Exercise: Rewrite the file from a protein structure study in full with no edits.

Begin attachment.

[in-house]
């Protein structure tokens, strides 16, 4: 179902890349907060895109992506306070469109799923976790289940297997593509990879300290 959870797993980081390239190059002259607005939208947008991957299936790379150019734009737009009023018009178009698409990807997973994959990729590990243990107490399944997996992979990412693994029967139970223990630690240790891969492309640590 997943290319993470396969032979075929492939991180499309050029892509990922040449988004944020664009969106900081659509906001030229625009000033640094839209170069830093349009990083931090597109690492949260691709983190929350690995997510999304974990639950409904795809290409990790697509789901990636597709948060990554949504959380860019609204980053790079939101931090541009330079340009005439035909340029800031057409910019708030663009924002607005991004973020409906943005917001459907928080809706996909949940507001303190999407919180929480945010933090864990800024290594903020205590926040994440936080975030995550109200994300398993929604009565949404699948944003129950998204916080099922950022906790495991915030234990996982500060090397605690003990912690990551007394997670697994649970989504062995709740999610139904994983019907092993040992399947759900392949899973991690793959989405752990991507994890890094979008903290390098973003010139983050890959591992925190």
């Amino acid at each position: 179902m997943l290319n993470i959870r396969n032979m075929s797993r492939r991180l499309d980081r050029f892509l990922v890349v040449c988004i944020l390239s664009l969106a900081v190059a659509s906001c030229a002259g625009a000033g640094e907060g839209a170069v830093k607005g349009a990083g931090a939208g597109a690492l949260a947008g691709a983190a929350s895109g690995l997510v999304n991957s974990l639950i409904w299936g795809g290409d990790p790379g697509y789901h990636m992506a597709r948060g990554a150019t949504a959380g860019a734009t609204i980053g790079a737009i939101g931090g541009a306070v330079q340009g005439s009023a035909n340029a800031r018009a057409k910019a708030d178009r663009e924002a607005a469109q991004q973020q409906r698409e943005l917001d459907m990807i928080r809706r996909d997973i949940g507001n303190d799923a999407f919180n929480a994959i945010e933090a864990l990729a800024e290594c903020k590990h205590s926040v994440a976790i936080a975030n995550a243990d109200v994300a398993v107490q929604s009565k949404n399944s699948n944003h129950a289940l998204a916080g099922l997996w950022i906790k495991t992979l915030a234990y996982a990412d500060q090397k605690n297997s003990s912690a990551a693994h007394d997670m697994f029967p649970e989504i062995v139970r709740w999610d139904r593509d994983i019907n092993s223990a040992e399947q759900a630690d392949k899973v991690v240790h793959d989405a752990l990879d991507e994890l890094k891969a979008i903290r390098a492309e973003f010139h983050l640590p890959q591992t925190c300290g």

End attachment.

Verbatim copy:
[in-house]
């Protein structure tokens, strides 16, 4: 179902890349907060895109992506306070469109799923976790289940297997593509990879300290 959870797993980081390239190059002259607005939208947008991957299936790379150019734009737009009023018009178009698409990807997973994959990729590990243990107490399944997996992979990412693994029967139970223990630690240790891969492309640590 997943290319993470396969032979075929492939991180499309050029892509990922040449988004944020664009969106900081659509906001030229625009000033640094839209170069830093349009990083931090597109690492949260691709983190929350690995997510999304974990639950409904795809290409990790697509789901990636597709948060990554949504959380860019609204980053790079939101931090541009330079340009005439035909340029800031057409910019708030663009924002607005991004973020409906943005917001459907928080809706996909949940507001303190999407919180929480945010933090864990800024290594903020205590926040994440936080975030995550109200994300398993929604009565949404699948944003129950998204916080099922950022906790495991915030234990996982500060090397605690003990912690990551007394997670697994649970989504062995709740999610139904994983019907092993040992399947759900392949899973991690793959989405752990991507994890890094979008903290390098973003010139983050890959591992925190």
């Amino acid at each position: 179902m997943l290319n993470i959870r396969n032979m075929s797993r492939r991180l499309d980081r050029f892509l990922v890349v040449c988004i944020l390239s664009l969106a900081v190059a659509s906001c030229a002259g625009a000033g640094e907060g839209a170069v830093k607005g349009a990083g931090a939208g597109a690492l949260a947008g691709a983190a929350s895109g690995l997510v999304n991957s974990l639950i409904w299936g795809g290409d990790p790379g697509y789901h990636m992506a597709r948060g990554a150019t949504a959380g860019a734009t609204i980053g790079a737009i939101g931090g541009a306070v330079q340009g005439s009023a035909n340029a800031r018009a057409k910019a708030d178009r663009e924002a607005a469109q991004q973020q409906r698409e943005l917001d459907m990807i928080r809706r996909d997973i949940g507001n303190d799923a999407f919180n929480a994959i945010e933090a864990l990729a800024e290594c903020k590990h205590s926040v994440a976790i936080a975030n995550a243990d109200v994300a398993v107490q929604s009565k949404n399944s699948n944003h129950a289940l998204a916080g099922l997996w950022i906790k495991t992979l915030a234990y996982a990412d500060q090397k605690n297997s003990s912690a990551a693994h007394d997670m697994f029967p649970e989504i062995v139970r709740w999610d139904r593509d994983i019907n092993s223990a040992e399947q759900a630690d392949k899973v991690v240790h793959d989405a752990l990879d991507e994890l890094k891969a979008i903290r390098a492309e973003f010139h983050l640590p890959q591992t925190c300290g």